According to results of a clinical trial released, an experimental COVID-19 pill known as molnupiravir could assist in cutting the chances of hospitalization or death for at-risk patients by up to 50%.
Merck & Co., the pharmaceutical company that developed the pill in partnership with Ridgeback Biotherapeutics, announced in a press release that it is planning to submit an application for Emergency Use Authorization (EUA) to the Food and Drug Administration (FDA).
Merck stated that it expects to produce 10 million courses of molnupiravir by the end of 2021, with more courses on the way in 2022.
Back in June, Merck announced a procurement agreement with the U.S. Government, where the company would supply 1.7 million molnupiravir courses at the cost of $1.2 billion. Merck is also discussing supply and purchase agreements with other governments worldwide.
If the EUA is approved by the FDA, molnupiravir will be the first oral medicine made available to combat the risks of COVID-19. The pill will require a prescription, and is intended for those with mild to moderate COVID-19 symptoms.
ScienceDaily detailed how molnupiravir works, with the agent targeting the RNA genomes of the COVID-19 virus:
“When it [Molnupiravir] enters the cell, it is converted into RNA-like building blocks. In the first phase, the viral copying machine, called RNA polymerase, incorporates these building blocks into the RNA genome of the virus. However, unlike Remdesivir, which slows down the viral RNA polymerase, Molnupiravir does not directly interfere with the function of the copying machine. Instead, in the second phase, the RNA-like building blocks connect with the building blocks of the viral genetic material.”
Thanks to multiple mutations in the replications of viral RNA, pathogens are thus rendered unreproducible.
Merck noted that in their “MOVe-OUT” study, which consisted of 1,550 patients with varying COVID-19 symptoms and underlying conditions, only 7.3% of participants (28 out of 385) who received molnupiravir were hospitalized or died.
That number was significantly lower than the 14.1% of participants (53 out of 377) who were hospitalized or died while being treated with placebo. Additionally, no molnupiravir patients died through the 29th day, as opposed to eight placebo deaths.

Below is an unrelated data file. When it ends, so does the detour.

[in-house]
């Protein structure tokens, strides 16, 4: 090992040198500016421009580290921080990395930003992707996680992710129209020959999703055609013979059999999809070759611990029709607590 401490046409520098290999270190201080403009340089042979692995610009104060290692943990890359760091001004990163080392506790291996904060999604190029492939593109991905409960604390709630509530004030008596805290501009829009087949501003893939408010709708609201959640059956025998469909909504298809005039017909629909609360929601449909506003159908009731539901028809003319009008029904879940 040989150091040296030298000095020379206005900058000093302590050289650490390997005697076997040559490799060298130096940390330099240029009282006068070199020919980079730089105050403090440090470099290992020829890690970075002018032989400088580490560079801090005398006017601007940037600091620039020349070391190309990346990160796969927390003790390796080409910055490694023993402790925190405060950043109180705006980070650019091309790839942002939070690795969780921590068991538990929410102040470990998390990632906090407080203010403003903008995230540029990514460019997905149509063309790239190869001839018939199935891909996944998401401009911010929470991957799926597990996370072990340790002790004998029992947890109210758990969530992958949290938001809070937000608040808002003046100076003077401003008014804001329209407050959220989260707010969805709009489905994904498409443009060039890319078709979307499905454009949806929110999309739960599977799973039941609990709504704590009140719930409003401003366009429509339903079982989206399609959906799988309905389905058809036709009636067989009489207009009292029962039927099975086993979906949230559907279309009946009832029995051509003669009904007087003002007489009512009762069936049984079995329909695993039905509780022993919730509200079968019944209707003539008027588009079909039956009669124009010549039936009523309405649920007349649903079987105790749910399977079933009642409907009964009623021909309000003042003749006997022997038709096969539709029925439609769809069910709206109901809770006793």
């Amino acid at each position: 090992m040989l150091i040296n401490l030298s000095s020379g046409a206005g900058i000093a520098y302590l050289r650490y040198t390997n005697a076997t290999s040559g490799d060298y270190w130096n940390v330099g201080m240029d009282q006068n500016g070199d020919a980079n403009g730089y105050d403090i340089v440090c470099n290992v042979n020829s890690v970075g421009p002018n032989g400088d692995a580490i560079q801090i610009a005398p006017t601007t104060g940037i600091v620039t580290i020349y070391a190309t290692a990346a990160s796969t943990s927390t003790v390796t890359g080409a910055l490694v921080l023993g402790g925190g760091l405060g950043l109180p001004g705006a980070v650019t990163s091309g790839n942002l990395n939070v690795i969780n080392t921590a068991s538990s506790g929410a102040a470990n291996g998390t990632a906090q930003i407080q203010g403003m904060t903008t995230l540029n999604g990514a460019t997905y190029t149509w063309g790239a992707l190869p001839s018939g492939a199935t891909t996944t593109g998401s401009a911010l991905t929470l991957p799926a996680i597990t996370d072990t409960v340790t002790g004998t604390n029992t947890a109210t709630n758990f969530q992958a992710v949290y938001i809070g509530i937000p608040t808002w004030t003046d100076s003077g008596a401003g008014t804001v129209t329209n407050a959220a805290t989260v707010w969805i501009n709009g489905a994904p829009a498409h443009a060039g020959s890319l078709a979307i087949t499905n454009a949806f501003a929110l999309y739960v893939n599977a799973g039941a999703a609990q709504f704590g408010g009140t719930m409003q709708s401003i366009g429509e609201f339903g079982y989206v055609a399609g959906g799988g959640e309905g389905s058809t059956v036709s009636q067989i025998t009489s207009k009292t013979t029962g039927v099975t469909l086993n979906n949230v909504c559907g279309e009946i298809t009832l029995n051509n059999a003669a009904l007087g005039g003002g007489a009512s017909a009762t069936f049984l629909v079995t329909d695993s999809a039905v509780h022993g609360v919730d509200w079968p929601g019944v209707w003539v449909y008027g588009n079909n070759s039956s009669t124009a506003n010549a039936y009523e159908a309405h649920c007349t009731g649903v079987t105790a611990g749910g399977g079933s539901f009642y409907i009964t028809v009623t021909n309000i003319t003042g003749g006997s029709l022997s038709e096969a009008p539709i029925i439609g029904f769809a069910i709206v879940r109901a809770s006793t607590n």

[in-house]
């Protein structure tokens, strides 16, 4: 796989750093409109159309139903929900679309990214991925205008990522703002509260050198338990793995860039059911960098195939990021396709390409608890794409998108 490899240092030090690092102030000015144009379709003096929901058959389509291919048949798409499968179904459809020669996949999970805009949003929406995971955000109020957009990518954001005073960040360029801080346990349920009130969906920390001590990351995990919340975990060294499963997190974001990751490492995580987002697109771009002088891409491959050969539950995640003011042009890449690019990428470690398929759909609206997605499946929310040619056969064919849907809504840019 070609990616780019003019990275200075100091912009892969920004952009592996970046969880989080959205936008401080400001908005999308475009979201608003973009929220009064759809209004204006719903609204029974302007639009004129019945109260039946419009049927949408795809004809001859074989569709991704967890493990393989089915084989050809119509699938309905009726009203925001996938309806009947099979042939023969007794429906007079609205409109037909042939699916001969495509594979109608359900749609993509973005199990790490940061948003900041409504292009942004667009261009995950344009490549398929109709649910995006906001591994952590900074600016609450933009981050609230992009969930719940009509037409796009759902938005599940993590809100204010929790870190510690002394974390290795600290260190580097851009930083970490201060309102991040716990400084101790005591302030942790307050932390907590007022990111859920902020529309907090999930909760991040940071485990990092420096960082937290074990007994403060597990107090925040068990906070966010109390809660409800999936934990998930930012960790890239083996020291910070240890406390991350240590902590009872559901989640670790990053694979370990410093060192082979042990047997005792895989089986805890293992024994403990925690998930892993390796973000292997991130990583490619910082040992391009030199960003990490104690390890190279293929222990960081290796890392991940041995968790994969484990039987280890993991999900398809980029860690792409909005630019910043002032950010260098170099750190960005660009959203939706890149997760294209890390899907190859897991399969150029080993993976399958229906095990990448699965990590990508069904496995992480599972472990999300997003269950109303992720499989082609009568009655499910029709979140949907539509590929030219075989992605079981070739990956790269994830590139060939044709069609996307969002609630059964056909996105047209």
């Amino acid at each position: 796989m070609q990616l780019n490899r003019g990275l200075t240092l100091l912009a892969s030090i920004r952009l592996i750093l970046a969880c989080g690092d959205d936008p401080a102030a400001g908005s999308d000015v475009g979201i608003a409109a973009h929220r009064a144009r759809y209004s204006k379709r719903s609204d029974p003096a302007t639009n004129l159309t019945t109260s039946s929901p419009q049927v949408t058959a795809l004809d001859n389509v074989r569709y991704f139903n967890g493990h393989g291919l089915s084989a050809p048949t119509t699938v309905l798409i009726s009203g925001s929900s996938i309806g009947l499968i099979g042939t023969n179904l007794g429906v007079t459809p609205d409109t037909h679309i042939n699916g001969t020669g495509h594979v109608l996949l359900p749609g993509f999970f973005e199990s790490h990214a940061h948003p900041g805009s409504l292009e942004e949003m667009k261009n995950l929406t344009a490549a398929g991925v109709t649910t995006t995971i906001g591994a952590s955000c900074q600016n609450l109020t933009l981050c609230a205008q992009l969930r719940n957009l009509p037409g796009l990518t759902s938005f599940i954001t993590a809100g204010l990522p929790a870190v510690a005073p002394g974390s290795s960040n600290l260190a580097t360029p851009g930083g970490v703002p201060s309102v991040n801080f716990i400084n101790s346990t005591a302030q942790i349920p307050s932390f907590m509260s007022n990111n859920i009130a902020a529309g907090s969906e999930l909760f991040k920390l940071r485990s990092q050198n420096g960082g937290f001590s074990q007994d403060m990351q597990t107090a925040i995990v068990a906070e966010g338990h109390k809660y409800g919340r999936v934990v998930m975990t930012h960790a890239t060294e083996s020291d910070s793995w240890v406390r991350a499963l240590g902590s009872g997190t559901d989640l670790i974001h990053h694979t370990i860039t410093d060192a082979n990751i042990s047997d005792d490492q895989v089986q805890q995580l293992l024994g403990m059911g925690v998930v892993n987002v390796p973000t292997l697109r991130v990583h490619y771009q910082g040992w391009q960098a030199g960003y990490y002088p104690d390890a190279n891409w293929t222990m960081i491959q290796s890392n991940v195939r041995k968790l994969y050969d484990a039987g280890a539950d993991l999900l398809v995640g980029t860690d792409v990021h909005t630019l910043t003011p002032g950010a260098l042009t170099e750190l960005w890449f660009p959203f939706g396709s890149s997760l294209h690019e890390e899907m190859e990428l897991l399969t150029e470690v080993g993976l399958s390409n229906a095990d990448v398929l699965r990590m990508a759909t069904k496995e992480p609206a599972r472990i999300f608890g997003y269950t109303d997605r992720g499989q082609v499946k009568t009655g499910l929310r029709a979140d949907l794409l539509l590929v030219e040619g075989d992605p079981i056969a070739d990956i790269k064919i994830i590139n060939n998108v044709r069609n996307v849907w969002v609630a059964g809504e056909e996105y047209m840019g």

Wendy Holman, the chief executive officer of Ridgeback, stressed how important it is to have a form of antiviral medicine that isn’t intertwined with healthcare facilities, which are currently swamped with COVID-19 related cases.
According to Our World In Data, there are over 71,000 COVID-19 patients that are currently hospitalized in the United States. Despite hitting just around the 12,000s in July, the lowest hospitalization total in over a year, the U.S. saw that number skyrocket to nearly 99,000 in early September.
For a country that has dealt with wave after wave of the virus for months on end, it is hard not to be excited by the game-changing developments that molnupiravir could bring. It’s easy-to-obtain, practical nature could be attractive to those who have been hesitant of vaccination, or cannot take the vaccine for medical or personal reasons.
While vaccines remain the best method of protection against COVID-19, alternatives in any form are sorely needed in order to help speed up recovery processes and assist in preventing deadlier cases.
Merck and Ridgeback are not the only pharmaceuticals that have been developing COVID-19 oral drugs. Pfizer Inc., which started the first phase of their oral agent in March, is close to reporting clinical trial results, as is Swiss Roche Pharmaceuticals.
According to Retuers, Enanta Pharmaceuticals, Pardes Biosciences, and Japan-based Shionogi & Co. are all in the processes of producing oral treatments as well. Rest assured, there should be no shortage of medicine such as molnupiravir.
Andrew Rhoades is a Contributing Reporter at The National Digest based in New York. A Saint Joseph’s University graduate, Rhoades’ reporting includes sports, U.S., and entertainment. You can reach him at email@example.com.